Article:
Now I know why a certain priest loved my dad. GRIN.

This memory of how Dad and Mom took care of their child, worried about their child, prayed for their child, cried for their child, and were there whenever I opened my eyes at the hospital is the one thing that has never left my childhood memories, and no matter how upset I may have become at any point during my teen or adult years at them, this memory kept me in check and I held my tongue.

Words when spoken can never be taken back. No matter how many “I’m sorry” one says the hurt and damage has been done and you’ve aged that person with bitter words that were best left unspoken if only a childhood memory would have come to the forefront.

To my dad that passed away April 16, 2007 I want to say “I love you, Daddy.”



An excerpt from The Halloween Dino Trip
Chapter One

The Halloween Party
Jillian opened the bedroom window, poked her head outside, and peered at the sky. The sun warmed her face.

Clear, clear, clear. Better stay like this until my Halloween party.

October brought cooler temperatures, rumbling thunder, and dark gray clouds, earlier this year than others. Today’s blue sky, however, gave Jillian hope. She shut her window but not before one last glance up.

Jillian walked around the white-bleached canopy bed, her bare feet sinking into the matching plush area rug. She opened her closet and stared at last year’s costume hanging in the far corner; a witch’s long-sleeved dress and matching hat.

A smile flittered across her lips before turning into a pout. Only thing needed is a new robe, she thought, poking her fingers through torn slits on the right sleeve.

“Jillian, Barbara’s here,” called her mother from downstairs.

She pulled on a pair of socks, and dashed out the door.

“Hey,” Barbara said, a smile pasted on her face. Jillian jumped the last couple of stairs, landing right in front of her lanky friend.

“Where’s your costume?” Jillian stared at Barbara’s empty hands. “I always get a sneak preview of what you’re wearing before Halloween.”

“Mom’s not finished sewing it yet. But it’ll be ready before Friday’s party.”

Barbara’s hazel eyes sparkled with amusement.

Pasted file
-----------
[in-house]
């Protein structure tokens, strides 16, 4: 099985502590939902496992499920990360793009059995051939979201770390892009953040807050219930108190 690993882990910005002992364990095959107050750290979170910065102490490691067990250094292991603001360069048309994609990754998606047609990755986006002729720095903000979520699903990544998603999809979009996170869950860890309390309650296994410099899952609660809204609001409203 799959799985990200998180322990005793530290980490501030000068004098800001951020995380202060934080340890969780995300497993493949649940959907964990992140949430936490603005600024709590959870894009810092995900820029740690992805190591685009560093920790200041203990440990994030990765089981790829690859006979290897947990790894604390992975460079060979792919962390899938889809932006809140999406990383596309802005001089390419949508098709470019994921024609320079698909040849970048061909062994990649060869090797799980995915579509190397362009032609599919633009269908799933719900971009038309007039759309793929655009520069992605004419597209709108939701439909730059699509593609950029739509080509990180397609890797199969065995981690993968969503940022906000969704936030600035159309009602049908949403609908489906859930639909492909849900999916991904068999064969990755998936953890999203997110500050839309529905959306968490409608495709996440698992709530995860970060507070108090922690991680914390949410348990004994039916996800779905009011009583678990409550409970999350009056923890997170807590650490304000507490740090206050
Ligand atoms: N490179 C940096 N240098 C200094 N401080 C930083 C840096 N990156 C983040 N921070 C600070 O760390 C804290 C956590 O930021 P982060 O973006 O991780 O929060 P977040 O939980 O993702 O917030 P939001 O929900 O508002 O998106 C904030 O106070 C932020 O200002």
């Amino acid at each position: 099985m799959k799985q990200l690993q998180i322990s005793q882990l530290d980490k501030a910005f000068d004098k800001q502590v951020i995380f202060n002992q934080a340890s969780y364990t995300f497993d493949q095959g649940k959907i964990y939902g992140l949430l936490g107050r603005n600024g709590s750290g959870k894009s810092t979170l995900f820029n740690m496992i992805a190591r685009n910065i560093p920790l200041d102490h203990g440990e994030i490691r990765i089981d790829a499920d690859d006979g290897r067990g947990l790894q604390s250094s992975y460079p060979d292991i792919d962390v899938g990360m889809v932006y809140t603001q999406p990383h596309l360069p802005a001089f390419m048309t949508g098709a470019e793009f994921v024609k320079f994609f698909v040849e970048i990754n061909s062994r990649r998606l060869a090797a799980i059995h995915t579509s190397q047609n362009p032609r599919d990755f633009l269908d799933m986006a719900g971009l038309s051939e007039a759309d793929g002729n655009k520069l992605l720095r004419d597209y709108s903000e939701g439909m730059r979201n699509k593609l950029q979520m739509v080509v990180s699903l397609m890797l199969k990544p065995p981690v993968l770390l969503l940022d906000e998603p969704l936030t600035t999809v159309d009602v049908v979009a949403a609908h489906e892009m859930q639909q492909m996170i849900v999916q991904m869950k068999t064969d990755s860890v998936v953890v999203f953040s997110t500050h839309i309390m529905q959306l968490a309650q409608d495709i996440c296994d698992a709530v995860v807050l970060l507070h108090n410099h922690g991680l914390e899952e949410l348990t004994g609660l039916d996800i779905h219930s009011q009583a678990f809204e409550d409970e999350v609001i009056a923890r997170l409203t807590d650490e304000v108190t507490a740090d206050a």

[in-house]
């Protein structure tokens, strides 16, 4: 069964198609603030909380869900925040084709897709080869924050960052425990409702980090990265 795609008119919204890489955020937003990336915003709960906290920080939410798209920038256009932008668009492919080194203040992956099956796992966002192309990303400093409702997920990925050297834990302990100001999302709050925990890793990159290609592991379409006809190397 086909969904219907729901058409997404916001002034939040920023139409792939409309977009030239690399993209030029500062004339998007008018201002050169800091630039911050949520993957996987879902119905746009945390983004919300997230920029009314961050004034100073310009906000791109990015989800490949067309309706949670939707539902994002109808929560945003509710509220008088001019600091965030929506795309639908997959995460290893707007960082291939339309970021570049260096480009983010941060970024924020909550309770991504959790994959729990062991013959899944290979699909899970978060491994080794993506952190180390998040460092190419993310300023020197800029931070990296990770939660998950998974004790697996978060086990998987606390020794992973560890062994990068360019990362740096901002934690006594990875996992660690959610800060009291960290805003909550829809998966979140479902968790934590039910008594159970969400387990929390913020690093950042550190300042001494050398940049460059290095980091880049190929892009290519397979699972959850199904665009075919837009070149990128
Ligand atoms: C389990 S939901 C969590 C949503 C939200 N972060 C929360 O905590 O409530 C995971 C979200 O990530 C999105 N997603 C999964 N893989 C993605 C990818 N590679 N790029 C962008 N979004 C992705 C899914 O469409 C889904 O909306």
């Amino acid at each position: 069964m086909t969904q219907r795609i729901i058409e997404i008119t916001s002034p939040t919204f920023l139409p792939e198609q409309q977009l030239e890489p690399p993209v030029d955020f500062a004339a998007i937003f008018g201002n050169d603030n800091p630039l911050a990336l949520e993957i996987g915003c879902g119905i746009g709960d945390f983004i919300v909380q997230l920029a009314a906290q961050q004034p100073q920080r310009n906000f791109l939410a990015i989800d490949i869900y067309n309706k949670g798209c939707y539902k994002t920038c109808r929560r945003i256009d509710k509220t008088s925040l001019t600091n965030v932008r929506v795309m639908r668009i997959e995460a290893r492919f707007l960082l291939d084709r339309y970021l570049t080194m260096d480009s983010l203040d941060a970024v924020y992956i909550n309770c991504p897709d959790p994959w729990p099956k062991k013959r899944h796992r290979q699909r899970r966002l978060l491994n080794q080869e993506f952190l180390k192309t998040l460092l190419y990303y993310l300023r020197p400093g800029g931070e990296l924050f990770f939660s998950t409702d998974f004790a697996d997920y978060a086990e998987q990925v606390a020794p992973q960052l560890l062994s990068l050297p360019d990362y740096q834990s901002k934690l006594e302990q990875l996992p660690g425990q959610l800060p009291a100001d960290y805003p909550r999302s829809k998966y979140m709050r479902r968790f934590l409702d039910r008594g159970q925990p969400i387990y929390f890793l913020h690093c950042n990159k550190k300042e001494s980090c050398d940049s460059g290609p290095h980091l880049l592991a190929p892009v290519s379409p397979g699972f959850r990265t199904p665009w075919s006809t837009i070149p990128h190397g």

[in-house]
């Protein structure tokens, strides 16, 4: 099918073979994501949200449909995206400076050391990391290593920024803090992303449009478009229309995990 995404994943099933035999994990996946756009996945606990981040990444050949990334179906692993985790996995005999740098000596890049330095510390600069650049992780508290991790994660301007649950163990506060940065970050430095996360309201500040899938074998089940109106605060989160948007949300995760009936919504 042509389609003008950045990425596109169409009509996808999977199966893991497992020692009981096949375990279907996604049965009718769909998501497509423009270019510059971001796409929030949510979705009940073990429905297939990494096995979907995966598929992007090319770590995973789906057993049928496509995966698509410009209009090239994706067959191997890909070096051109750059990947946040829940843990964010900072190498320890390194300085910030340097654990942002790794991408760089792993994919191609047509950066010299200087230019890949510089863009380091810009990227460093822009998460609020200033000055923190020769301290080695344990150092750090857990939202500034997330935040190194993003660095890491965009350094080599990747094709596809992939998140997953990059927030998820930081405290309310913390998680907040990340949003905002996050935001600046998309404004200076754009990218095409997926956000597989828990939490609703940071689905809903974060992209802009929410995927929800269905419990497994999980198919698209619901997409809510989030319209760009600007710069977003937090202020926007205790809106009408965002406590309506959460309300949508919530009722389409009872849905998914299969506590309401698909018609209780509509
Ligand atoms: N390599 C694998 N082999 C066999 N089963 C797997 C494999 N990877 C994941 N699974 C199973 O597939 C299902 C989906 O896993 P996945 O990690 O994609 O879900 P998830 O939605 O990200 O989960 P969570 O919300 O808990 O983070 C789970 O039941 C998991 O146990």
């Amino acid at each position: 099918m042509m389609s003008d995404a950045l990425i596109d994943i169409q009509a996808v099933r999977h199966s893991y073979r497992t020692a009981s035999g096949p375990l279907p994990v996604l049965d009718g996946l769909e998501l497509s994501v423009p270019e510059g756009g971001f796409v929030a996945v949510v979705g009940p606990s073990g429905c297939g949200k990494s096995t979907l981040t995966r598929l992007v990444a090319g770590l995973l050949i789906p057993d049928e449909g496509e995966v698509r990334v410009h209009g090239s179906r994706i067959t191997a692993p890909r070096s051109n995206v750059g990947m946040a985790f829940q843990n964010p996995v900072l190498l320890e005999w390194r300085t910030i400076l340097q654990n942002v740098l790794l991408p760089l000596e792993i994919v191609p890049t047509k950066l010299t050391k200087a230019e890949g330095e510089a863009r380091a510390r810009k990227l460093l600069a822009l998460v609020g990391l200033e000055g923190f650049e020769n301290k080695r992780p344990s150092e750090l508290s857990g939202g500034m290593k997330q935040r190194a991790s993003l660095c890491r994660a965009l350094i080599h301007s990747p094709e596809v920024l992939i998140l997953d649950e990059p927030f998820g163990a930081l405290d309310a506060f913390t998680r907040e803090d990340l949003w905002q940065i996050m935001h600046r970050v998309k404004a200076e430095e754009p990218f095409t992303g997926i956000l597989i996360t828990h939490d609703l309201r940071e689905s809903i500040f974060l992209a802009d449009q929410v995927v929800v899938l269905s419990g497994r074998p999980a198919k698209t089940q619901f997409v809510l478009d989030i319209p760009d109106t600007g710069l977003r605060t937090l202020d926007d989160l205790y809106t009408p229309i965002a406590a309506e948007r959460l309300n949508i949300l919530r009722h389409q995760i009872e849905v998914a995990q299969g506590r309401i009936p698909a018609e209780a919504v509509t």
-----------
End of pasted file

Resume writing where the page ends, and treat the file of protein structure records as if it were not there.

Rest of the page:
“It’s not ready or you don’t want me to see it yet?” Jillian planted her hands on her hips waiting for a response.

Barbara giggled and shrugged her shoulders. “Let’s just say it’s not ready to be unwrapped.”

“Hmm.” Jillian was definitely intrigued now.

Daisy appeared out of nowhere, barking loud, and startling the girls. She jumped from one to the other, sniffed, and pawed the girls for their attention.

“Daisy, quiet.” Jillian reached down and grabbed the rambunctious Shi Tzu, scooping her in her arms.

“You’re lucky she’s not a Chihuahua . My aunt’s dog barks nonstop.” Barbara leaned over and patted Daisy on the head. “You dressing her up?” She giggled when the pup licked her hand like a popsicle.

“Yep, a witch needs a ghost dog.”

Daisy’s black and white face shook as she looked around, eying both girls. She wiggled to get free, flapping her puffy pom-pom tail in Jillian’s face.

“Okay, okay, hold on.” Jillian placed the puppy on the floor, and then rummaged through her back pocket taking out a scrunchie. She tied her long hair in a ponytail.

“Why don’t you ever wear a black wig to cover up your tomato hair?” Barbara asked.

“And be the same like every other witch?”

The pup rolled over, exposing her pink belly. Barbara laughed, petting her softly. Within seconds, Daisy scurried across the hallway straight into the kitchen. The scent of cinnamon with a hint of honey tickled the air around them.

“Smells good whatever your mom’s cooking.”